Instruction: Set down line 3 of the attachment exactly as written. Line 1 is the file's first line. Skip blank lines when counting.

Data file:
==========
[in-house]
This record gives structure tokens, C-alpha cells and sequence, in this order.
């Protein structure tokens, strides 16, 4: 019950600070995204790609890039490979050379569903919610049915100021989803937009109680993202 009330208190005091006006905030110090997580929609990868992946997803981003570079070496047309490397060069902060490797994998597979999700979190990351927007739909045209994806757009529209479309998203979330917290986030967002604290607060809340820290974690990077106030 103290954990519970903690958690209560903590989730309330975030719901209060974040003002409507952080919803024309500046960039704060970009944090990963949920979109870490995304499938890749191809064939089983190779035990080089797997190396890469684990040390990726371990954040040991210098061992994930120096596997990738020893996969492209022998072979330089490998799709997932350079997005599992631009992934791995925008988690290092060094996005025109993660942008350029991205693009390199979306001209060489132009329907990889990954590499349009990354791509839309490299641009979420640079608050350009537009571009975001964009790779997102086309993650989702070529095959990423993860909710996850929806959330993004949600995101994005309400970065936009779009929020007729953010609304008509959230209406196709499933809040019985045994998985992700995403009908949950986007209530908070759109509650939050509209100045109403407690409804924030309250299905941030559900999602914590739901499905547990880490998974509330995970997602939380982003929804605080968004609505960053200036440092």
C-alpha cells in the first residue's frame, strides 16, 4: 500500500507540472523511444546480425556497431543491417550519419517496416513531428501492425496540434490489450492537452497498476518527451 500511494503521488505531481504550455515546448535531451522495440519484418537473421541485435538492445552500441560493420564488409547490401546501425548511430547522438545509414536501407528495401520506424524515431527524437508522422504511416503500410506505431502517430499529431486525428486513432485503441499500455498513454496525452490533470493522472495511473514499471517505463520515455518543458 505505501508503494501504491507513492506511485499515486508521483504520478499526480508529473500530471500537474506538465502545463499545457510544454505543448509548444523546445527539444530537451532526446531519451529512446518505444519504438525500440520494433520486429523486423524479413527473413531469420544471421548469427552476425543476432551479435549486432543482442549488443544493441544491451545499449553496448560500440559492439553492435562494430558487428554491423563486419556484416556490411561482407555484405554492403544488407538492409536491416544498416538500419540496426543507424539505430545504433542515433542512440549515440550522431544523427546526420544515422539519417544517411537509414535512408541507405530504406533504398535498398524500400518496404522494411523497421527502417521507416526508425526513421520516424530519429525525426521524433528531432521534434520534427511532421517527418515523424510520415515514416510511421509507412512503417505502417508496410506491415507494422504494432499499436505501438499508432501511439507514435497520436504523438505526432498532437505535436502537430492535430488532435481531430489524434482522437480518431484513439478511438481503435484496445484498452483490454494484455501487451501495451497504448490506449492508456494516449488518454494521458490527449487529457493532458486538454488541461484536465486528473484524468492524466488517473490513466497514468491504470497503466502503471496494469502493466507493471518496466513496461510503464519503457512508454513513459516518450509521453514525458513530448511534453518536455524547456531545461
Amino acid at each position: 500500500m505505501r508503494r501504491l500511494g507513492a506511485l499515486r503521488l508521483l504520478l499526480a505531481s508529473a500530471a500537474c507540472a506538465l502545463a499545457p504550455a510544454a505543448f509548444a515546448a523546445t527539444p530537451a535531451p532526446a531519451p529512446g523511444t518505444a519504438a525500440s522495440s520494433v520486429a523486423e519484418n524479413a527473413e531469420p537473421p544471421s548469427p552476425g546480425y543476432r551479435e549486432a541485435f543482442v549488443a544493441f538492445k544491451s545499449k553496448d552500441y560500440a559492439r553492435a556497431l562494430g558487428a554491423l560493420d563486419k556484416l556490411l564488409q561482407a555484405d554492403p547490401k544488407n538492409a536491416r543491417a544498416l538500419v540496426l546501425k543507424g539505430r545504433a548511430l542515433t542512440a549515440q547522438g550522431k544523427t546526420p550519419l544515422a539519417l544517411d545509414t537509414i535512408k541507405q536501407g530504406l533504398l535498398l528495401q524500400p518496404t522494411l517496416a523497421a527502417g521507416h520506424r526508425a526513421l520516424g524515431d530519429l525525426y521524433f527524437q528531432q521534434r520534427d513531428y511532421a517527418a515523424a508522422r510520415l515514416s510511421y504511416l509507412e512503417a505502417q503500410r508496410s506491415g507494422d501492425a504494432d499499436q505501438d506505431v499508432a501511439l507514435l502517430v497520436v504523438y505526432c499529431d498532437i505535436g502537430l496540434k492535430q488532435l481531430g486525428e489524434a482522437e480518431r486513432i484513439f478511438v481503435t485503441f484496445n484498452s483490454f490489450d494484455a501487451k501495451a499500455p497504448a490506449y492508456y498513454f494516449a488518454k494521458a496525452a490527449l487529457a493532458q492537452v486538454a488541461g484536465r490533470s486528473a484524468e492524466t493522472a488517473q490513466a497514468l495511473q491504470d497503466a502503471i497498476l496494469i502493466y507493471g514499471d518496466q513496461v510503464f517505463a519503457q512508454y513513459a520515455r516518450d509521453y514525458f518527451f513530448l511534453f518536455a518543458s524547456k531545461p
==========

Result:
């Protein structure tokens, strides 16, 4: 019950600070995204790609890039490979050379569903919610049915100021989803937009109680993202 009330208190005091006006905030110090997580929609990868992946997803981003570079070496047309490397060069902060490797994998597979999700979190990351927007739909045209994806757009529209479309998203979330917290986030967002604290607060809340820290974690990077106030 103290954990519970903690958690209560903590989730309330975030719901209060974040003002409507952080919803024309500046960039704060970009944090990963949920979109870490995304499938890749191809064939089983190779035990080089797997190396890469684990040390990726371990954040040991210098061992994930120096596997990738020893996969492209022998072979330089490998799709997932350079997005599992631009992934791995925008988690290092060094996005025109993660942008350029991205693009390199979306001209060489132009329907990889990954590499349009990354791509839309490299641009979420640079608050350009537009571009975001964009790779997102086309993650989702070529095959990423993860909710996850929806959330993004949600995101994005309400970065936009779009929020007729953010609304008509959230209406196709499933809040019985045994998985992700995403009908949950986007209530908070759109509650939050509209100045109403407690409804924030309250299905941030559900999602914590739901499905547990880490998974509330995970997602939380982003929804605080968004609505960053200036440092």